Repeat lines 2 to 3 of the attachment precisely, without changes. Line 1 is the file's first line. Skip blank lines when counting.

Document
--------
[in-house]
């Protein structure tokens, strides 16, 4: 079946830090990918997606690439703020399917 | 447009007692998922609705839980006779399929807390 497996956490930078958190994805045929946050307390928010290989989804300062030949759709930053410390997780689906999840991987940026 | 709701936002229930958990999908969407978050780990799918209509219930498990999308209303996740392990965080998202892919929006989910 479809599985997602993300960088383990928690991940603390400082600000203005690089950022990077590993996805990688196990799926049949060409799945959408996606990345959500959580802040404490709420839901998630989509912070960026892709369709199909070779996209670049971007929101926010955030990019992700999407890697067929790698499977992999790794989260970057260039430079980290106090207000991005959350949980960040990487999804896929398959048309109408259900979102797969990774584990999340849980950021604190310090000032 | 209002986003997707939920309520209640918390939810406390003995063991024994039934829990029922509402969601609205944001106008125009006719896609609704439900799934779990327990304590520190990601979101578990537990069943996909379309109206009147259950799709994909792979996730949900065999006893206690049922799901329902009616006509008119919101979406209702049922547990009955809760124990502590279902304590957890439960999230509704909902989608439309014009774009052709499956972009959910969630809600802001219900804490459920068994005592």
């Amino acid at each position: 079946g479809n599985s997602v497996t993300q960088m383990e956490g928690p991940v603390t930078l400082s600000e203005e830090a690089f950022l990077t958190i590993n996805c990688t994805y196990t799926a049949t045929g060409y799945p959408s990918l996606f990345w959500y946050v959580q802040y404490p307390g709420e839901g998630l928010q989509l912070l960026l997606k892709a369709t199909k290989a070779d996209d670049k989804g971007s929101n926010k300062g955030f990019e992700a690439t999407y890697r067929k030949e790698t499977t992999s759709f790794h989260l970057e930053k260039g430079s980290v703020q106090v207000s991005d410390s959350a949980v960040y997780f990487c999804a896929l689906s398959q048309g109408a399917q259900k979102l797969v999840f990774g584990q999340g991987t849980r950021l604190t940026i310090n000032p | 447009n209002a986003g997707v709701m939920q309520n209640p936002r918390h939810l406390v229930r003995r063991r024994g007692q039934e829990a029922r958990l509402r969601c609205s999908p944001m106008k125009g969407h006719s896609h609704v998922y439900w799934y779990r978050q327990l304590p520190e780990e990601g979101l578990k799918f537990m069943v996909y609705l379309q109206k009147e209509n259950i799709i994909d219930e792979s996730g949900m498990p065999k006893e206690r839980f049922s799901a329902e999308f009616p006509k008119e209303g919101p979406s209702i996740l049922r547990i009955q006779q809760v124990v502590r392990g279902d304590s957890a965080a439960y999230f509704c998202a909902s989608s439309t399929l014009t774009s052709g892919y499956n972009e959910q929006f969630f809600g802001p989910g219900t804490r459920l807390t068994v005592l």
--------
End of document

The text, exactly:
């Protein structure tokens, strides 16, 4: 079946830090990918997606690439703020399917 | 447009007692998922609705839980006779399929807390 497996956490930078958190994805045929946050307390928010290989989804300062030949759709930053410390997780689906999840991987940026 | 709701936002229930958990999908969407978050780990799918209509219930498990999308209303996740392990965080998202892919929006989910 479809599985997602993300960088383990928690991940603390400082600000203005690089950022990077590993996805990688196990799926049949060409799945959408996606990345959500959580802040404490709420839901998630989509912070960026892709369709199909070779996209670049971007929101926010955030990019992700999407890697067929790698499977992999790794989260970057260039430079980290106090207000991005959350949980960040990487999804896929398959048309109408259900979102797969990774584990999340849980950021604190310090000032 | 209002986003997707939920309520209640918390939810406390003995063991024994039934829990029922509402969601609205944001106008125009006719896609609704439900799934779990327990304590520190990601979101578990537990069943996909379309109206009147259950799709994909792979996730949900065999006893206690049922799901329902009616006509008119919101979406209702049922547990009955809760124990502590279902304590957890439960999230509704909902989608439309014009774009052709499956972009959910969630809600802001219900804490459920068994005592």
């Amino acid at each position: 079946g479809n599985s997602v497996t993300q960088m383990e956490g928690p991940v603390t930078l400082s600000e203005e830090a690089f950022l990077t958190i590993n996805c990688t994805y196990t799926a049949t045929g060409y799945p959408s990918l996606f990345w959500y946050v959580q802040y404490p307390g709420e839901g998630l928010q989509l912070l960026l997606k892709a369709t199909k290989a070779d996209d670049k989804g971007s929101n926010k300062g955030f990019e992700a690439t999407y890697r067929k030949e790698t499977t992999s759709f790794h989260l970057e930053k260039g430079s980290v703020q106090v207000s991005d410390s959350a949980v960040y997780f990487c999804a896929l689906s398959q048309g109408a399917q259900k979102l797969v999840f990774g584990q999340g991987t849980r950021l604190t940026i310090n000032p | 447009n209002a986003g997707v709701m939920q309520n209640p936002r918390h939810l406390v229930r003995r063991r024994g007692q039934e829990a029922r958990l509402r969601c609205s999908p944001m106008k125009g969407h006719s896609h609704v998922y439900w799934y779990r978050q327990l304590p520190e780990e990601g979101l578990k799918f537990m069943v996909y609705l379309q109206k009147e209509n259950i799709i994909d219930e792979s996730g949900m498990p065999k006893e206690r839980f049922s799901a329902e999308f009616p006509k008119e209303g919101p979406s209702i996740l049922r547990i009955q006779q809760v124990v502590r392990g279902d304590s957890a965080a439960y999230f509704c998202a909902s989608s439309t399929l014009t774009s052709g892919y499956n972009e959910q929006f969630f809600g802001p989910g219900t804490r459920l807390t068994v005592l």